Physical therapists assess and treat individuals with motion-related difficulties that interfere with daily functioning. These healthcare professionals train patients, supervise exercises and perform manipulations to restore range of motion, reduce pain, rebuild strength and prevent disability brought on by injury, surgery, neurological condition or illness. People who want to advance the industry’s success through research or prepare the next generation of therapists seek a Doctor of Philosophy (Ph.D.) in Physical Therapy.
Ph.D. versus DPT
Physical therapists obtain a license to practice their skill set by meeting state-specific requirements and passing a state-administered national exam after completing the requirements for a graduate degree from a program accredited by the American Physical Therapy Association. In 2011, this advanced degree is most often a clinical doctorate known as the Doctorate of Physical Therapy or DPT, which involves an additional six months to a year of study beyond the traditional master’s in physical therapy. The DPT should not be confused with the Doctor of Philosophy in Physical Therapy, which faculty, research and clinical directorship positions may require. Those who wish to attain higher salaries and more leadership power will appreciate the additional leverage that a Ph.D. gives them.
A Ph.D. in physical therapy prepares you for faculty and research leadership positions. Though not required for most applied therapy jobs, the Ph.D. provides the skills that allow you to teach or to develop new therapies and prosthetics to improve PT results through research and analysis. Ph.D. candidates build expertise as they perform original research aimed at enhancing clinical practices. Universities, medical schools and government facilities offer employment opportunities as faculty, researchers and program directors.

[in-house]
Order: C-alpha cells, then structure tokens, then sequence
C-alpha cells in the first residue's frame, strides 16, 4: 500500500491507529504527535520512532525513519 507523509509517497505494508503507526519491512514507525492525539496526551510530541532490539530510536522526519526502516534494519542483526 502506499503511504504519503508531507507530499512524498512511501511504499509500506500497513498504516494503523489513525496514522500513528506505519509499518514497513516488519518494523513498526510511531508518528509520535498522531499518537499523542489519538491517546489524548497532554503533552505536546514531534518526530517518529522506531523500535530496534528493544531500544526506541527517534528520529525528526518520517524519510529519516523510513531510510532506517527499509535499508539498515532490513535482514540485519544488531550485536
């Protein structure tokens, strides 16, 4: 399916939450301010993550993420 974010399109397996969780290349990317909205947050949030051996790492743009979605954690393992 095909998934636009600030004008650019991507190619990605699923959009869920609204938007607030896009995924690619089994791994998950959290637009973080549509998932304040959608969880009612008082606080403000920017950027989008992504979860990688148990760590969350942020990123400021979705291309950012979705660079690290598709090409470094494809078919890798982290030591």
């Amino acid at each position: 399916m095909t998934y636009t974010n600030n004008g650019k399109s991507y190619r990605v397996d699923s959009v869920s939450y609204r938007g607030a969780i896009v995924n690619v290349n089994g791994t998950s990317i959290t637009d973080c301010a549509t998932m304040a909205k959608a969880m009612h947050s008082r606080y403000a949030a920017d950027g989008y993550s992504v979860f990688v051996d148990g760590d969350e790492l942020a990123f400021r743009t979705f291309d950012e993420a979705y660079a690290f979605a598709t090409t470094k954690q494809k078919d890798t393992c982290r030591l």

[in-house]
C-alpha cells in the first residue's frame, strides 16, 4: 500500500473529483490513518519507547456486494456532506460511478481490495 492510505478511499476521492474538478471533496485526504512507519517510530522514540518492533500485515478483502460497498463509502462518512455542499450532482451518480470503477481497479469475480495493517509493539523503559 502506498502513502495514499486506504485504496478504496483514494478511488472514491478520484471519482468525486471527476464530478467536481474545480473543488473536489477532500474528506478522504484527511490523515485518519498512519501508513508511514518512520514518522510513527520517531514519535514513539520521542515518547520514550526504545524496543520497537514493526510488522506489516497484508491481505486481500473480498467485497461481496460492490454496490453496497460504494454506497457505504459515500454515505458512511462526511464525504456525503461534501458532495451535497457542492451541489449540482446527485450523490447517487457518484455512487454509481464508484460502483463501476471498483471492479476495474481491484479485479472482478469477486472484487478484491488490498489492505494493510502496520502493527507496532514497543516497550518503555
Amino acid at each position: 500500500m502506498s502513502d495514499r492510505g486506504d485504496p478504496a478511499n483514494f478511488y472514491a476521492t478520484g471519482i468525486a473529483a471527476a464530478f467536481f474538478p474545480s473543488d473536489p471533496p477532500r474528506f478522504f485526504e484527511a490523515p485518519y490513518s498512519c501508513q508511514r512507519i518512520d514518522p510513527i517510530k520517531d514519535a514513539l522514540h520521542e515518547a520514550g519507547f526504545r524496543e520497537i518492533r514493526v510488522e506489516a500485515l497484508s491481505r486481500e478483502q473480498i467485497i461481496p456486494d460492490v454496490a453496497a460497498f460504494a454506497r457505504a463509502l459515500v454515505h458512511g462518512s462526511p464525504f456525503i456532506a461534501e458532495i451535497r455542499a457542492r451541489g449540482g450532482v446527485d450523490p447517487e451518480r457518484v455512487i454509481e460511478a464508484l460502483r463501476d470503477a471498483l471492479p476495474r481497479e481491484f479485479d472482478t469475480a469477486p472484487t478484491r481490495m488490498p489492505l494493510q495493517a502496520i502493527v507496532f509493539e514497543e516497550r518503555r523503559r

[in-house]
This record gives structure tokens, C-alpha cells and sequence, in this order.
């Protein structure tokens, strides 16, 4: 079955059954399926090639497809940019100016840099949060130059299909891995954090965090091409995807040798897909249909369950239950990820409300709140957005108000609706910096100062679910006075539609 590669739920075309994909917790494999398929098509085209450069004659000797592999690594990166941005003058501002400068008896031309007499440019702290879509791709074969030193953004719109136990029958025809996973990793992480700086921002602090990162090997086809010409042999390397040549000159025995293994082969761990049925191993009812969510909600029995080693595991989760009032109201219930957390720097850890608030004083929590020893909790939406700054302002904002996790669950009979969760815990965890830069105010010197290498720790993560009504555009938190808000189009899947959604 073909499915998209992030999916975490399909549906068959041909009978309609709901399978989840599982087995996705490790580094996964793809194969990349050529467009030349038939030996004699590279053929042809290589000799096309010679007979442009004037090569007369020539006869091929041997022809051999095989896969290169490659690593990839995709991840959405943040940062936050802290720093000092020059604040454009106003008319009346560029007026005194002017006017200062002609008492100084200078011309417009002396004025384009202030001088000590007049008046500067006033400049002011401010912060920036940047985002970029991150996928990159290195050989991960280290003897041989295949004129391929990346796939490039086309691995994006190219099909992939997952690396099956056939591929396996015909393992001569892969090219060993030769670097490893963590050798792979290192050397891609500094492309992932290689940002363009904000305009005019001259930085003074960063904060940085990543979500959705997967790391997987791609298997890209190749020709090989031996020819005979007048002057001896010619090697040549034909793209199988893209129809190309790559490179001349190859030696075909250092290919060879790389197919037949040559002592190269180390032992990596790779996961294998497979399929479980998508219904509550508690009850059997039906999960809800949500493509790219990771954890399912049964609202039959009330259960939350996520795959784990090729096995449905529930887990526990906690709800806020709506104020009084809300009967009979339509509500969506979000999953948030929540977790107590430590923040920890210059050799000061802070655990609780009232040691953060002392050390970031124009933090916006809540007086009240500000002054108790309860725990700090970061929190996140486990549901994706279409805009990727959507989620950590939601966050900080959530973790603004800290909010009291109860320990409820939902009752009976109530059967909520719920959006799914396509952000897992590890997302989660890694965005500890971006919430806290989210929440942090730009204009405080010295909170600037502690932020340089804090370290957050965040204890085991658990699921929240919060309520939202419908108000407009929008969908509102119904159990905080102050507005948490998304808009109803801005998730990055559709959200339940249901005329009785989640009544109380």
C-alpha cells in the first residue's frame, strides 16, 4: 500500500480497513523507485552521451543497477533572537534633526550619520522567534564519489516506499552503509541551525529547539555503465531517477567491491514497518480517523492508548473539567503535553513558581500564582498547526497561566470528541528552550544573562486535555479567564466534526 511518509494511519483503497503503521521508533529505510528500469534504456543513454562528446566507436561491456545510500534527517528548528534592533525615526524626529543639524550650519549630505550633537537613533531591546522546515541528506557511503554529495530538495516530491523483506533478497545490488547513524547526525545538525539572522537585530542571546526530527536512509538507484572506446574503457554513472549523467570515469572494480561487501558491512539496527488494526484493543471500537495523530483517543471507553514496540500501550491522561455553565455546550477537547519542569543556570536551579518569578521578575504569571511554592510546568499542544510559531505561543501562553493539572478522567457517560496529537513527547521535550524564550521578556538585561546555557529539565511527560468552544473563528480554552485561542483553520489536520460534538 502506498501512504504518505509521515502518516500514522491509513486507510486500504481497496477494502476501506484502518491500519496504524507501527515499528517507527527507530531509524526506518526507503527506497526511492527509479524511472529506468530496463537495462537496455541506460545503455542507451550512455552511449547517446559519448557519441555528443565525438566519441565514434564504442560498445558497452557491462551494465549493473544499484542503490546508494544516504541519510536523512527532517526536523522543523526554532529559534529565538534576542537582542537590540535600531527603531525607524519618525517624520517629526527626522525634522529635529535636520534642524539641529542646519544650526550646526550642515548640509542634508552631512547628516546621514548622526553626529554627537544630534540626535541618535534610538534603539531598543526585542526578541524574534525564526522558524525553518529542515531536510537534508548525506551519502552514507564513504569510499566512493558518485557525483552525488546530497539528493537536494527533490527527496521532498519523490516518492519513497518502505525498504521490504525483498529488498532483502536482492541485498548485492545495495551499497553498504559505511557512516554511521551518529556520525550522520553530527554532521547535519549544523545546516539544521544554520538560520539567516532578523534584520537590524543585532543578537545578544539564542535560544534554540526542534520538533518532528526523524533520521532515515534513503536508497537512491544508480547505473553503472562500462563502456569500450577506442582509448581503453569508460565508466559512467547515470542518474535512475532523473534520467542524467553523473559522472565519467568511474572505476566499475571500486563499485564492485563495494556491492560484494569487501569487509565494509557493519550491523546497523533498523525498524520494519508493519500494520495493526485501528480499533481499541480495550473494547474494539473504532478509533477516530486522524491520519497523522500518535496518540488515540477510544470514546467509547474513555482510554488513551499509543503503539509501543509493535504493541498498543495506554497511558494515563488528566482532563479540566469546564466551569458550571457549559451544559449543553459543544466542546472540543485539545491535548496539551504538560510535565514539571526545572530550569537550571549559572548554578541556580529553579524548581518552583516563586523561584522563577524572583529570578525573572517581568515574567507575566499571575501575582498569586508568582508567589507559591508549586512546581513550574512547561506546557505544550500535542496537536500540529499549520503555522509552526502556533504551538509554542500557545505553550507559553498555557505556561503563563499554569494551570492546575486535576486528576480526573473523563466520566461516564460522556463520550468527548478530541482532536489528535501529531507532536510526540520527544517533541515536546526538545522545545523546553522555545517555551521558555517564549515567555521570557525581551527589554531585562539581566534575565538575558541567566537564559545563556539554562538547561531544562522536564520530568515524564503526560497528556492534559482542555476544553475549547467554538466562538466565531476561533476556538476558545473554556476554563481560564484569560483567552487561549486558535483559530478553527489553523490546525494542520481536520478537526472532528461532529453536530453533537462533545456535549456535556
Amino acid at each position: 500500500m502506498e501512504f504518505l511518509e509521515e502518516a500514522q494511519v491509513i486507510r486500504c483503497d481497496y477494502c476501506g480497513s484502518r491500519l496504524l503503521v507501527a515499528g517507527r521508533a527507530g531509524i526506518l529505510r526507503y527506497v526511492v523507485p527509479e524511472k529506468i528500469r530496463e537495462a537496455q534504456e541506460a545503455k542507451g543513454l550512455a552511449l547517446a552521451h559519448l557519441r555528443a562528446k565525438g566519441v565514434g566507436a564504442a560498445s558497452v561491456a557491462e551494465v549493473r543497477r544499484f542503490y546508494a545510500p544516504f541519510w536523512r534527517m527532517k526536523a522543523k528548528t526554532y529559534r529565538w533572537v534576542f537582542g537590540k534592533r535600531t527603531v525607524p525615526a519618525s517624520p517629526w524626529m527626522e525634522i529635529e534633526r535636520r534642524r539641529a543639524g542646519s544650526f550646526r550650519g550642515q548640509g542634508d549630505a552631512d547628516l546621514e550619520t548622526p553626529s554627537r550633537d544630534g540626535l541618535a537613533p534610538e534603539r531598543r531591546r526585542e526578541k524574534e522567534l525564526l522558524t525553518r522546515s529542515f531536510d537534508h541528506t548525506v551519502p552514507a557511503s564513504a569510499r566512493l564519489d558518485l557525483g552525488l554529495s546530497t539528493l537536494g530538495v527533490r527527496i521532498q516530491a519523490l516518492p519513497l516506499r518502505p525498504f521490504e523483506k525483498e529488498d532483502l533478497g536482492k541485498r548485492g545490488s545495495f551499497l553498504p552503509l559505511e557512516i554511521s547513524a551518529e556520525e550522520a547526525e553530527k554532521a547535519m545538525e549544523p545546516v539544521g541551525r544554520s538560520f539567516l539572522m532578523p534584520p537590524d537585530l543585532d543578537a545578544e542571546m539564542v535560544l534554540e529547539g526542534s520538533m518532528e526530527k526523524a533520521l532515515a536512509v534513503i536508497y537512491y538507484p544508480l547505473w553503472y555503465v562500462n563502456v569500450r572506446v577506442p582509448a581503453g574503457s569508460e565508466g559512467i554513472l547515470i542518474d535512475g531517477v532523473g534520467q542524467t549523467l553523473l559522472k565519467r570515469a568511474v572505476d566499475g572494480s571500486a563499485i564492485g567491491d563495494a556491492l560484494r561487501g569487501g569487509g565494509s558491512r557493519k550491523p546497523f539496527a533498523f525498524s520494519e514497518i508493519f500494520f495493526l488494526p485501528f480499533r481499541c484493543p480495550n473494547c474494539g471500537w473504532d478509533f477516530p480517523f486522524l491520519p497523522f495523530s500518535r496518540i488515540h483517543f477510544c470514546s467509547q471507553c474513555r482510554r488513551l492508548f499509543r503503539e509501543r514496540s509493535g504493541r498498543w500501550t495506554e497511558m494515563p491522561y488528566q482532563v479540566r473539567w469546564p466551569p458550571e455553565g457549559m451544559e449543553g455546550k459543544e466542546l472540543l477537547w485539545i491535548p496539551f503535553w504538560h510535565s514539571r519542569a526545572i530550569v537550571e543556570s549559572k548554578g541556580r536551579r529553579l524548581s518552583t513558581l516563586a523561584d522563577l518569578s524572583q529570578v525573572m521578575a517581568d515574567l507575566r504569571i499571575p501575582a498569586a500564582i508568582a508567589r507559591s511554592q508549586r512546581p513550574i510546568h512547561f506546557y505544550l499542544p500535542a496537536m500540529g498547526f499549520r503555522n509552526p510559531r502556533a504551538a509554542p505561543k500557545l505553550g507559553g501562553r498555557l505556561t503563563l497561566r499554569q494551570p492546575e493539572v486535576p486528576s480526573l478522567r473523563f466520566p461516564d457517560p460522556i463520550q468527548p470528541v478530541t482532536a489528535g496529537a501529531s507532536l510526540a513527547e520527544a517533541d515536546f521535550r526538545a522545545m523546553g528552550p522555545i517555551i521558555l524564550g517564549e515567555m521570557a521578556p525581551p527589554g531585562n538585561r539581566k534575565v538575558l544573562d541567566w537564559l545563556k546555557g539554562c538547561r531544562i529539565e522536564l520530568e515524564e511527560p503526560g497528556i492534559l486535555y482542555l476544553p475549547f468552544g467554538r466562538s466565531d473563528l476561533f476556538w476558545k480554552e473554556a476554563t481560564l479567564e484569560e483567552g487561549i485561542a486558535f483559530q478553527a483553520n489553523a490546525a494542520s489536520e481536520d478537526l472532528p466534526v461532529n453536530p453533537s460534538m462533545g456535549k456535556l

Getting the Ph.D.
Attaining this degree requires admission to a graduate school at a university or a division of a medical school, which demands completion of the undergraduate degree requirements for a bachelor’s in physical therapy, acceptable scores on the Graduate Record Exam, a PT license and clinical experience. Ph.D. programs for physical therapy also require a master’s degree before admission or fulfillment of its requirements after enrollment and prior to pursuing the doctoral program specifics. Financial assistance for full-time doctoral students comes primarily in the form of teaching fellowships or grants. Most schools require at least one or two semesters of full-time attendance on campus, a written dissertation and its successful defense.
The median annual salary for all physical therapists was $76,310 in May 2010, according to the U.S. Bureau of Labor Statistics. The top 10 percent earned $107,920. The average wage was $77,990. A physical therapist with a Ph.D. degree can expect to earn a salary nearer the high end of the pay scale, though wages vary by geographic location, job description and the hiring institution.